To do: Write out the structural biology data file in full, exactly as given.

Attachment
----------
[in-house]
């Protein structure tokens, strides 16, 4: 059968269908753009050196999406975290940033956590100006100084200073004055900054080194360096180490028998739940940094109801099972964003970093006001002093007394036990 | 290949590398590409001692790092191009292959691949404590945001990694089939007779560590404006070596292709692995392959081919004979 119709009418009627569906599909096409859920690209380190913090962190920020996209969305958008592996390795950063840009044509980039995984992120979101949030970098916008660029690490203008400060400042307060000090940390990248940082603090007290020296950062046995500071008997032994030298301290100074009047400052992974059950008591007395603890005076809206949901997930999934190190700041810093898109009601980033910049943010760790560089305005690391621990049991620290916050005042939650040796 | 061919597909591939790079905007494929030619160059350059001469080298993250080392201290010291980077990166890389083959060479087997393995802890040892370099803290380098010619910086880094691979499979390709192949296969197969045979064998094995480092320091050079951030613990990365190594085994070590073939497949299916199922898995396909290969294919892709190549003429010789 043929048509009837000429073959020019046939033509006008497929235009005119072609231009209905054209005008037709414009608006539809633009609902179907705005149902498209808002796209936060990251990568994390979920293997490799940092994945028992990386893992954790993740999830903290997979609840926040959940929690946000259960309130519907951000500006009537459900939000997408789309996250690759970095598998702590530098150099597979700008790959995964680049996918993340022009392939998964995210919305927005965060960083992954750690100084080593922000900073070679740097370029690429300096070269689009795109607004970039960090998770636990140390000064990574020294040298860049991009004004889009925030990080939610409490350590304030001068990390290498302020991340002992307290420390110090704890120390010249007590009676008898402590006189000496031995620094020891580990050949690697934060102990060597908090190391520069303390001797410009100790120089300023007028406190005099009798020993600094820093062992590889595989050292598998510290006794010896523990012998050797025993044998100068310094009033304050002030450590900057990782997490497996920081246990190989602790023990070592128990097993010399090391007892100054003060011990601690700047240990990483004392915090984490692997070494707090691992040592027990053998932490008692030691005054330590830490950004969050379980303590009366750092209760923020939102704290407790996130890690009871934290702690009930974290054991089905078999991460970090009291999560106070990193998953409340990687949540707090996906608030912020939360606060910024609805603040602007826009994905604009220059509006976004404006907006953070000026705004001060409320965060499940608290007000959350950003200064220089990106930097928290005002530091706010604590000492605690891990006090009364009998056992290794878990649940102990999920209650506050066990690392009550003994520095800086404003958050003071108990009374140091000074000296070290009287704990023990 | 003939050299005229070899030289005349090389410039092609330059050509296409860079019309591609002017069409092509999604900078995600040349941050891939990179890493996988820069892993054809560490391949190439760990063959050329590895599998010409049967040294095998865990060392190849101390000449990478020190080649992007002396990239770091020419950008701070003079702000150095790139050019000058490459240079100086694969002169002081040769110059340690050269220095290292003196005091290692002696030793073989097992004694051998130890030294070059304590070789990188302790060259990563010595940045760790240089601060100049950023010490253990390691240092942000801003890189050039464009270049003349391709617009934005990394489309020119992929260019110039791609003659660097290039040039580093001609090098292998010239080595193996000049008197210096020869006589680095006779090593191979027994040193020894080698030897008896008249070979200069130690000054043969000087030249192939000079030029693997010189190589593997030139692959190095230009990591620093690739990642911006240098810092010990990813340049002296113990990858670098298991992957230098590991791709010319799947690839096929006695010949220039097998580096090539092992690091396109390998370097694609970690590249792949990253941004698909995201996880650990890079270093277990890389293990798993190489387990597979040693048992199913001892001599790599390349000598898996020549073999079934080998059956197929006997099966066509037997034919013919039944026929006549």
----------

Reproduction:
[in-house]
């Protein structure tokens, strides 16, 4: 059968269908753009050196999406975290940033956590100006100084200073004055900054080194360096180490028998739940940094109801099972964003970093006001002093007394036990 | 290949590398590409001692790092191009292959691949404590945001990694089939007779560590404006070596292709692995392959081919004979 119709009418009627569906599909096409859920690209380190913090962190920020996209969305958008592996390795950063840009044509980039995984992120979101949030970098916008660029690490203008400060400042307060000090940390990248940082603090007290020296950062046995500071008997032994030298301290100074009047400052992974059950008591007395603890005076809206949901997930999934190190700041810093898109009601980033910049943010760790560089305005690391621990049991620290916050005042939650040796 | 061919597909591939790079905007494929030619160059350059001469080298993250080392201290010291980077990166890389083959060479087997393995802890040892370099803290380098010619910086880094691979499979390709192949296969197969045979064998094995480092320091050079951030613990990365190594085994070590073939497949299916199922898995396909290969294919892709190549003429010789 043929048509009837000429073959020019046939033509006008497929235009005119072609231009209905054209005008037709414009608006539809633009609902179907705005149902498209808002796209936060990251990568994390979920293997490799940092994945028992990386893992954790993740999830903290997979609840926040959940929690946000259960309130519907951000500006009537459900939000997408789309996250690759970095598998702590530098150099597979700008790959995964680049996918993340022009392939998964995210919305927005965060960083992954750690100084080593922000900073070679740097370029690429300096070269689009795109607004970039960090998770636990140390000064990574020294040298860049991009004004889009925030990080939610409490350590304030001068990390290498302020991340002992307290420390110090704890120390010249007590009676008898402590006189000496031995620094020891580990050949690697934060102990060597908090190391520069303390001797410009100790120089300023007028406190005099009798020993600094820093062992590889595989050292598998510290006794010896523990012998050797025993044998100068310094009033304050002030450590900057990782997490497996920081246990190989602790023990070592128990097993010399090391007892100054003060011990601690700047240990990483004392915090984490692997070494707090691992040592027990053998932490008692030691005054330590830490950004969050379980303590009366750092209760923020939102704290407790996130890690009871934290702690009930974290054991089905078999991460970090009291999560106070990193998953409340990687949540707090996906608030912020939360606060910024609805603040602007826009994905604009220059509006976004404006907006953070000026705004001060409320965060499940608290007000959350950003200064220089990106930097928290005002530091706010604590000492605690891990006090009364009998056992290794878990649940102990999920209650506050066990690392009550003994520095800086404003958050003071108990009374140091000074000296070290009287704990023990 | 003939050299005229070899030289005349090389410039092609330059050509296409860079019309591609002017069409092509999604900078995600040349941050891939990179890493996988820069892993054809560490391949190439760990063959050329590895599998010409049967040294095998865990060392190849101390000449990478020190080649992007002396990239770091020419950008701070003079702000150095790139050019000058490459240079100086694969002169002081040769110059340690050269220095290292003196005091290692002696030793073989097992004694051998130890030294070059304590070789990188302790060259990563010595940045760790240089601060100049950023010490253990390691240092942000801003890189050039464009270049003349391709617009934005990394489309020119992929260019110039791609003659660097290039040039580093001609090098292998010239080595193996000049008197210096020869006589680095006779090593191979027994040193020894080698030897008896008249070979200069130690000054043969000087030249192939000079030029693997010189190589593997030139692959190095230009990591620093690739990642911006240098810092010990990813340049002296113990990858670098298991992957230098590991791709010319799947690839096929006695010949220039097998580096090539092992690091396109390998370097694609970690590249792949990253941004698909995201996880650990890079270093277990890389293990798993190489387990597979040693048992199913001892001599790599390349000598898996020549073999079934080998059956197929006997099966066509037997034919013919039944026929006549």